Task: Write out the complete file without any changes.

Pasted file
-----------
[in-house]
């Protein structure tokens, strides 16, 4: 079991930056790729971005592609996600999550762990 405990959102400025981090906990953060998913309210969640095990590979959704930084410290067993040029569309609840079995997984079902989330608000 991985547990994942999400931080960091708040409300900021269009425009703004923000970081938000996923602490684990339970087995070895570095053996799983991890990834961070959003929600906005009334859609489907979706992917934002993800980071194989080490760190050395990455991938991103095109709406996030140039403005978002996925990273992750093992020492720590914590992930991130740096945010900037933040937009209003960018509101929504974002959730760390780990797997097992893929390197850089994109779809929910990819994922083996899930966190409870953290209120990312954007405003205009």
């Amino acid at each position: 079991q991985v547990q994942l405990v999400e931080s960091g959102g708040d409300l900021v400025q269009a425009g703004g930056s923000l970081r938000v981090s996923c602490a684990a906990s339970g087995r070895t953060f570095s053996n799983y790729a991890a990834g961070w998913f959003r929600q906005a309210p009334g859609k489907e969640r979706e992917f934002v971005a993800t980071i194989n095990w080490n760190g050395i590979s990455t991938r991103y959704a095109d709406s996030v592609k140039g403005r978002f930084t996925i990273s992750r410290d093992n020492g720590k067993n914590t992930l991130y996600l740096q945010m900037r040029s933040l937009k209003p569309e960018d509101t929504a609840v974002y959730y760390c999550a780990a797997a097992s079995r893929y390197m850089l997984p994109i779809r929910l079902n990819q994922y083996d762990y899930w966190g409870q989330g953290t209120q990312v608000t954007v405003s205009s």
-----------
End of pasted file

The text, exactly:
[in-house]
């Protein structure tokens, strides 16, 4: 079991930056790729971005592609996600999550762990 405990959102400025981090906990953060998913309210969640095990590979959704930084410290067993040029569309609840079995997984079902989330608000 991985547990994942999400931080960091708040409300900021269009425009703004923000970081938000996923602490684990339970087995070895570095053996799983991890990834961070959003929600906005009334859609489907979706992917934002993800980071194989080490760190050395990455991938991103095109709406996030140039403005978002996925990273992750093992020492720590914590992930991130740096945010900037933040937009209003960018509101929504974002959730760390780990797997097992893929390197850089994109779809929910990819994922083996899930966190409870953290209120990312954007405003205009």
């Amino acid at each position: 079991q991985v547990q994942l405990v999400e931080s960091g959102g708040d409300l900021v400025q269009a425009g703004g930056s923000l970081r938000v981090s996923c602490a684990a906990s339970g087995r070895t953060f570095s053996n799983y790729a991890a990834g961070w998913f959003r929600q906005a309210p009334g859609k489907e969640r979706e992917f934002v971005a993800t980071i194989n095990w080490n760190g050395i590979s990455t991938r991103y959704a095109d709406s996030v592609k140039g403005r978002f930084t996925i990273s992750r410290d093992n020492g720590k067993n914590t992930l991130y996600l740096q945010m900037r040029s933040l937009k209003p569309e960018d509101t929504a609840v974002y959730y760390c999550a780990a797997a097992s079995r893929y390197m850089l997984p994109i779809r929910l079902n990819q994922y083996d762990y899930w966190g409870q989330g953290t209120q990312v608000t954007v405003s205009s």